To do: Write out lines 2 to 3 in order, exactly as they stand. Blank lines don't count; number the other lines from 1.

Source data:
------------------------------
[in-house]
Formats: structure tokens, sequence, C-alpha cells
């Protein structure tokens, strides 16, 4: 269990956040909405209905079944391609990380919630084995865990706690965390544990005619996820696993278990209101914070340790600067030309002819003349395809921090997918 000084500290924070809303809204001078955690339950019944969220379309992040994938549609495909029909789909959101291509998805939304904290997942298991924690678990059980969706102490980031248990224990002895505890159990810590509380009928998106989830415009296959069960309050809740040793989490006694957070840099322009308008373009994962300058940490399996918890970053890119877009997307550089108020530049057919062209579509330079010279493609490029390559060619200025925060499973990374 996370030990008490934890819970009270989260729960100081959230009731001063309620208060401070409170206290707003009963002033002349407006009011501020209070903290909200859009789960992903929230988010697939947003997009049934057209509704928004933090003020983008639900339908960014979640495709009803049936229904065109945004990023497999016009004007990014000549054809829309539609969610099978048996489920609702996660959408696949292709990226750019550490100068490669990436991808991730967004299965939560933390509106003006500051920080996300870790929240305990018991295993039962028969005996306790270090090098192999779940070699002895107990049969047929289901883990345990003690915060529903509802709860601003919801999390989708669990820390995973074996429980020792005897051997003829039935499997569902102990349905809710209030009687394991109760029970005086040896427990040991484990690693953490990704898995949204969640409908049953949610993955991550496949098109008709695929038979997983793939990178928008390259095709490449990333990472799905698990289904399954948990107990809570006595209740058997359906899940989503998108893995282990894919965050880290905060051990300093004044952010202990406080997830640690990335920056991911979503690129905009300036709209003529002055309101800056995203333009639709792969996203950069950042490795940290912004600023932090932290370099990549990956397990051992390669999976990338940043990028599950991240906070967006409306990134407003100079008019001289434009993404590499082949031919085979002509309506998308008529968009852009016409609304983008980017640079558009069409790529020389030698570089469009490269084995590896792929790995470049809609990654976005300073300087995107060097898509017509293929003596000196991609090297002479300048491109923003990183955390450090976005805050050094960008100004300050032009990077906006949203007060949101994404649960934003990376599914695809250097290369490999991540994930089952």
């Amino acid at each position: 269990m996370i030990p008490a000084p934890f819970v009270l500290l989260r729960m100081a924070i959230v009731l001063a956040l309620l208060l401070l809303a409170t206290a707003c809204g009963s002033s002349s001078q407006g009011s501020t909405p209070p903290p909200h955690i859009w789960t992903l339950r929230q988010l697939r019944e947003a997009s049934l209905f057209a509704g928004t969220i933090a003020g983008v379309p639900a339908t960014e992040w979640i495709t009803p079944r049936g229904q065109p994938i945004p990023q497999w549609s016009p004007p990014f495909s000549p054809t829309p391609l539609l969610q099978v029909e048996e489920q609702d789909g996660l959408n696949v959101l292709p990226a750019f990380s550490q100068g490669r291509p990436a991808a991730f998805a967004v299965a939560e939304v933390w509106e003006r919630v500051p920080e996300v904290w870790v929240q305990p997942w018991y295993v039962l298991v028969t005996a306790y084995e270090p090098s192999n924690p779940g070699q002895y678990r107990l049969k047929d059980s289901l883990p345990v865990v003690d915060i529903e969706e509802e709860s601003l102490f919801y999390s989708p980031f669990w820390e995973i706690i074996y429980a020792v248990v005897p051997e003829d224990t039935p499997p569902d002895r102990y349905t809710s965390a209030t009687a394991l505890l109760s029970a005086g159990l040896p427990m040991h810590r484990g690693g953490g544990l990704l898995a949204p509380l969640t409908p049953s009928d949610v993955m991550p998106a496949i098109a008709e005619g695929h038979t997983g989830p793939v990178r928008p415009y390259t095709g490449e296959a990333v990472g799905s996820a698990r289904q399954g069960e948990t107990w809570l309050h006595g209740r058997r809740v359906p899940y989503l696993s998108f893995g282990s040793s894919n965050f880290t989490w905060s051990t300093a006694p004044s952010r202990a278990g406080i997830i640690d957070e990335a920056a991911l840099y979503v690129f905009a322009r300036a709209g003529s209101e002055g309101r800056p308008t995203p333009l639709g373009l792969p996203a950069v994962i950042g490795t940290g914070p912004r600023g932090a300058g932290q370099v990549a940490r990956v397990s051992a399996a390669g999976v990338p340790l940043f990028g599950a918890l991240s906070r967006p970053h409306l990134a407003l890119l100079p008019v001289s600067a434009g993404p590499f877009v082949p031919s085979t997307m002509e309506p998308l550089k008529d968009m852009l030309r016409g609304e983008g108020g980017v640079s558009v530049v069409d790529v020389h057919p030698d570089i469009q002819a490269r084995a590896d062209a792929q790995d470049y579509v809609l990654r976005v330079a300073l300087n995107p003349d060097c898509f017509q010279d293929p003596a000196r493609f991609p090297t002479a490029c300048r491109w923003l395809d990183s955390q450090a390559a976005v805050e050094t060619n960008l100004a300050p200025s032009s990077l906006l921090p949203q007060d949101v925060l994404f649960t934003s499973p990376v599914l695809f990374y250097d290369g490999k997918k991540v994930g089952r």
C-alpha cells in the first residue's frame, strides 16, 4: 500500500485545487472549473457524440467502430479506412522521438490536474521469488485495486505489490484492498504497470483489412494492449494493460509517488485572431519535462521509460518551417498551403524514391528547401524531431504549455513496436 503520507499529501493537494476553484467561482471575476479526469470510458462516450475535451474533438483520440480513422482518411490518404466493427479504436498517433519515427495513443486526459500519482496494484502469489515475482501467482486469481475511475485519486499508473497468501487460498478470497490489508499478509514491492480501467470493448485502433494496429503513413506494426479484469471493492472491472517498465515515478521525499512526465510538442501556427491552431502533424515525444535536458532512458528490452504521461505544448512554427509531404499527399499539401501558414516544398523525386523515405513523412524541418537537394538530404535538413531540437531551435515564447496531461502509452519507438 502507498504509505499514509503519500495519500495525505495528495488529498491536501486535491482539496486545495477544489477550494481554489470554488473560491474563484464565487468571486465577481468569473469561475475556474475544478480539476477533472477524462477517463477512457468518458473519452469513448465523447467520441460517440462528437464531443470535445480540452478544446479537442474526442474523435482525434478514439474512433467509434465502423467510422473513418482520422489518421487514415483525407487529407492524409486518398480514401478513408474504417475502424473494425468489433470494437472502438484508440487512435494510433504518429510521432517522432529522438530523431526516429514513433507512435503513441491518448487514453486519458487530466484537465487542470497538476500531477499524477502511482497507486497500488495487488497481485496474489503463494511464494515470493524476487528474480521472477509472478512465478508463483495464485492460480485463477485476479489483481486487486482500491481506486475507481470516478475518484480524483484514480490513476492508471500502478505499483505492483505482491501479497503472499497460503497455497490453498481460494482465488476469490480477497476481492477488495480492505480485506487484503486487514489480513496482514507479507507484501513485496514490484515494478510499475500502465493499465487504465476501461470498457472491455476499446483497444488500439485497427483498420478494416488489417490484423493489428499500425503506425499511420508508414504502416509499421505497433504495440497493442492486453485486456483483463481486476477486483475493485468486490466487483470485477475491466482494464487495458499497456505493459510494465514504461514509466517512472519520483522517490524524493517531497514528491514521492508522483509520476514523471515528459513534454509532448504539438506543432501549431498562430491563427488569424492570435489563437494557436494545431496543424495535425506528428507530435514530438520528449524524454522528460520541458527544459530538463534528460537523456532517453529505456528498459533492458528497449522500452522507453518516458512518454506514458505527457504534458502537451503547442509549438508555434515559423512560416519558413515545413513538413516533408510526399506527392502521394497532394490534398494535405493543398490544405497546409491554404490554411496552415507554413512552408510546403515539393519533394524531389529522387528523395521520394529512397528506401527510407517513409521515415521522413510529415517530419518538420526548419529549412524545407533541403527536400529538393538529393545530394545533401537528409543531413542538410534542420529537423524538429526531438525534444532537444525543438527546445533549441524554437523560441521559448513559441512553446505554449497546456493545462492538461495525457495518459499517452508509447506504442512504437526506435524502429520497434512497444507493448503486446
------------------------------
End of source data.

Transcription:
Formats: structure tokens, sequence, C-alpha cells
């Protein structure tokens, strides 16, 4: 269990956040909405209905079944391609990380919630084995865990706690965390544990005619996820696993278990209101914070340790600067030309002819003349395809921090997918 000084500290924070809303809204001078955690339950019944969220379309992040994938549609495909029909789909959101291509998805939304904290997942298991924690678990059980969706102490980031248990224990002895505890159990810590509380009928998106989830415009296959069960309050809740040793989490006694957070840099322009308008373009994962300058940490399996918890970053890119877009997307550089108020530049057919062209579509330079010279493609490029390559060619200025925060499973990374 996370030990008490934890819970009270989260729960100081959230009731001063309620208060401070409170206290707003009963002033002349407006009011501020209070903290909200859009789960992903929230988010697939947003997009049934057209509704928004933090003020983008639900339908960014979640495709009803049936229904065109945004990023497999016009004007990014000549054809829309539609969610099978048996489920609702996660959408696949292709990226750019550490100068490669990436991808991730967004299965939560933390509106003006500051920080996300870790929240305990018991295993039962028969005996306790270090090098192999779940070699002895107990049969047929289901883990345990003690915060529903509802709860601003919801999390989708669990820390995973074996429980020792005897051997003829039935499997569902102990349905809710209030009687394991109760029970005086040896427990040991484990690693953490990704898995949204969640409908049953949610993955991550496949098109008709695929038979997983793939990178928008390259095709490449990333990472799905698990289904399954948990107990809570006595209740058997359906899940989503998108893995282990894919965050880290905060051990300093004044952010202990406080997830640690990335920056991911979503690129905009300036709209003529002055309101800056995203333009639709792969996203950069950042490795940290912004600023932090932290370099990549990956397990051992390669999976990338940043990028599950991240906070967006409306990134407003100079008019001289434009993404590499082949031919085979002509309506998308008529968009852009016409609304983008980017640079558009069409790529020389030698570089469009490269084995590896792929790995470049809609990654976005300073300087995107060097898509017509293929003596000196991609090297002479300048491109923003990183955390450090976005805050050094960008100004300050032009990077906006949203007060949101994404649960934003990376599914695809250097290369490999991540994930089952």